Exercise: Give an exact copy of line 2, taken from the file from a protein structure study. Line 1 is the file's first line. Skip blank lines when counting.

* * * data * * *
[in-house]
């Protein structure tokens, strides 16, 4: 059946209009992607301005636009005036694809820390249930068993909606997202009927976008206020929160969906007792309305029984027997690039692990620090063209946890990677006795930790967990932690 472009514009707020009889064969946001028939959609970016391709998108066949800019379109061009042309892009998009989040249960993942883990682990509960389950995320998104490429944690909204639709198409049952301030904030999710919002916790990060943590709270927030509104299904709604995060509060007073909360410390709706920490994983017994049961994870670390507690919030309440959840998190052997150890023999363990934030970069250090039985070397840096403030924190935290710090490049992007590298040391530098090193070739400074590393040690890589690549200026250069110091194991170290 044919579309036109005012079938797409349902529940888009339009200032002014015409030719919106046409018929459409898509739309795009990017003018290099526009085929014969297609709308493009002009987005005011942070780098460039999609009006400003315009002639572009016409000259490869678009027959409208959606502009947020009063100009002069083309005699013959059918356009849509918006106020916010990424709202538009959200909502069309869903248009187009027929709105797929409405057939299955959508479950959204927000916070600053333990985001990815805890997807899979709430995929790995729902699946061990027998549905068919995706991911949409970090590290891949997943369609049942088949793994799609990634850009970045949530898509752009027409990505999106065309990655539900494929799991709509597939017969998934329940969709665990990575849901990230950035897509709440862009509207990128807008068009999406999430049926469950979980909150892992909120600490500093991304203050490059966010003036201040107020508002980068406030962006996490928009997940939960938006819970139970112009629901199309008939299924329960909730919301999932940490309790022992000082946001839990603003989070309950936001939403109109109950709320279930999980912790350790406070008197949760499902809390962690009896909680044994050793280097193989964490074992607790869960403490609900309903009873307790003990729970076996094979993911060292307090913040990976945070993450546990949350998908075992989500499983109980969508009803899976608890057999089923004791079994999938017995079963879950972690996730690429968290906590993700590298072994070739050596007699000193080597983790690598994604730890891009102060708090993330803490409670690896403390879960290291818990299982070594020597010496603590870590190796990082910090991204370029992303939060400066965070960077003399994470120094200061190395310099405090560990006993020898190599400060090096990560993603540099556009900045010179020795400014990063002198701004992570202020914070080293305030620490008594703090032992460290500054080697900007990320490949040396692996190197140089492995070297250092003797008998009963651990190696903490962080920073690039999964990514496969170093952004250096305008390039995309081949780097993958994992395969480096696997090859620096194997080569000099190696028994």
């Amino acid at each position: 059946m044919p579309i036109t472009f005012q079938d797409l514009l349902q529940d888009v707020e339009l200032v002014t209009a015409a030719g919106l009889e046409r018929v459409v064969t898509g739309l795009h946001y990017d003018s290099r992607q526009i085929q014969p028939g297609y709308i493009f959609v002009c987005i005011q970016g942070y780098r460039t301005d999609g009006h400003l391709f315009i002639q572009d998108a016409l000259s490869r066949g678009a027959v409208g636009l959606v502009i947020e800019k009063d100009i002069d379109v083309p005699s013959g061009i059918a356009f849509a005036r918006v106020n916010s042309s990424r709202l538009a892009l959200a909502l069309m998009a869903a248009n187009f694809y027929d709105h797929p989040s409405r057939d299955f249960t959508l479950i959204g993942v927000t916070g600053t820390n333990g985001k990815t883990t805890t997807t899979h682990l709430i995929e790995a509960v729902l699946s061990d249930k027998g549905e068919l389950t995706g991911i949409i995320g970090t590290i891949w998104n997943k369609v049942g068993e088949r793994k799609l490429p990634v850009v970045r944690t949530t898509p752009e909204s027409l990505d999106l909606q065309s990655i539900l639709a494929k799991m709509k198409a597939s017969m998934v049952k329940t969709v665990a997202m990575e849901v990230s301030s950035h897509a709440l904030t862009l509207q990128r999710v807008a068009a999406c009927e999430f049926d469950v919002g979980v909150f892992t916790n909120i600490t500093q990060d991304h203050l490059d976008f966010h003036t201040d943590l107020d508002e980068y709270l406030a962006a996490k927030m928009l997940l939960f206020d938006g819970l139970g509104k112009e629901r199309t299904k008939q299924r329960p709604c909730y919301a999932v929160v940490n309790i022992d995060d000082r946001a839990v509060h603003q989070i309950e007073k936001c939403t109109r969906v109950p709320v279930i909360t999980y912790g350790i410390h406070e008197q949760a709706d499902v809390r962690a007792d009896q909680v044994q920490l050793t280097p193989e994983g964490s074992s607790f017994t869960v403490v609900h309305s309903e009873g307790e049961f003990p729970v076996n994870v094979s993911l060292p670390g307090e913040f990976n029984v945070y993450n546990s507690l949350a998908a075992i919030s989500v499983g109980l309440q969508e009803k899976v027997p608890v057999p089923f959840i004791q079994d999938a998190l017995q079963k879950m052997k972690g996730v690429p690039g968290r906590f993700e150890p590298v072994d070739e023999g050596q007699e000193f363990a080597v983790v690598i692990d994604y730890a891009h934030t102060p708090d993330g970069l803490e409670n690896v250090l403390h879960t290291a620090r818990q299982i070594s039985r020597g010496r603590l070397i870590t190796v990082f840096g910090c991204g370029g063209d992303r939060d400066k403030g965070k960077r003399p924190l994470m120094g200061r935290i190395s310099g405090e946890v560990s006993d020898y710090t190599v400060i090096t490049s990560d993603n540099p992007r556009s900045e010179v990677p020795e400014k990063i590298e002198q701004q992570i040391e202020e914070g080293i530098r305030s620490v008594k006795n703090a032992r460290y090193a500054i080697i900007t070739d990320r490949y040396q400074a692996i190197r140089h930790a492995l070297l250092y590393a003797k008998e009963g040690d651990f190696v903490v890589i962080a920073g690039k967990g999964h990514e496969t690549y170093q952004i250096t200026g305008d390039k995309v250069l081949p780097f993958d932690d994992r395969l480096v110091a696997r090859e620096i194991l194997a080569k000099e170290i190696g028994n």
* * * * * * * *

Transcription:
């Protein structure tokens, strides 16, 4: 059946209009992607301005636009005036694809820390249930068993909606997202009927976008206020929160969906007792309305029984027997690039692990620090063209946890990677006795930790967990932690 472009514009707020009889064969946001028939959609970016391709998108066949800019379109061009042309892009998009989040249960993942883990682990509960389950995320998104490429944690909204639709198409049952301030904030999710919002916790990060943590709270927030509104299904709604995060509060007073909360410390709706920490994983017994049961994870670390507690919030309440959840998190052997150890023999363990934030970069250090039985070397840096403030924190935290710090490049992007590298040391530098090193070739400074590393040690890589690549200026250069110091194991170290 044919579309036109005012079938797409349902529940888009339009200032002014015409030719919106046409018929459409898509739309795009990017003018290099526009085929014969297609709308493009002009987005005011942070780098460039999609009006400003315009002639572009016409000259490869678009027959409208959606502009947020009063100009002069083309005699013959059918356009849509918006106020916010990424709202538009959200909502069309869903248009187009027929709105797929409405057939299955959508479950959204927000916070600053333990985001990815805890997807899979709430995929790995729902699946061990027998549905068919995706991911949409970090590290891949997943369609049942088949793994799609990634850009970045949530898509752009027409990505999106065309990655539900494929799991709509597939017969998934329940969709665990990575849901990230950035897509709440862009509207990128807008068009999406999430049926469950979980909150892992909120600490500093991304203050490059966010003036201040107020508002980068406030962006996490928009997940939960938006819970139970112009629901199309008939299924329960909730919301999932940490309790022992000082946001839990603003989070309950936001939403109109109950709320279930999980912790350790406070008197949760499902809390962690009896909680044994050793280097193989964490074992607790869960403490609900309903009873307790003990729970076996094979993911060292307090913040990976945070993450546990949350998908075992989500499983109980969508009803899976608890057999089923004791079994999938017995079963879950972690996730690429968290906590993700590298072994070739050596007699000193080597983790690598994604730890891009102060708090993330803490409670690896403390879960290291818990299982070594020597010496603590870590190796990082910090991204370029992303939060400066965070960077003399994470120094200061190395310099405090560990006993020898190599400060090096990560993603540099556009900045010179020795400014990063002198701004992570202020914070080293305030620490008594703090032992460290500054080697900007990320490949040396692996190197140089492995070297250092003797008998009963651990190696903490962080920073690039999964990514496969170093952004250096305008390039995309081949780097993958994992395969480096696997090859620096194997080569000099190696028994």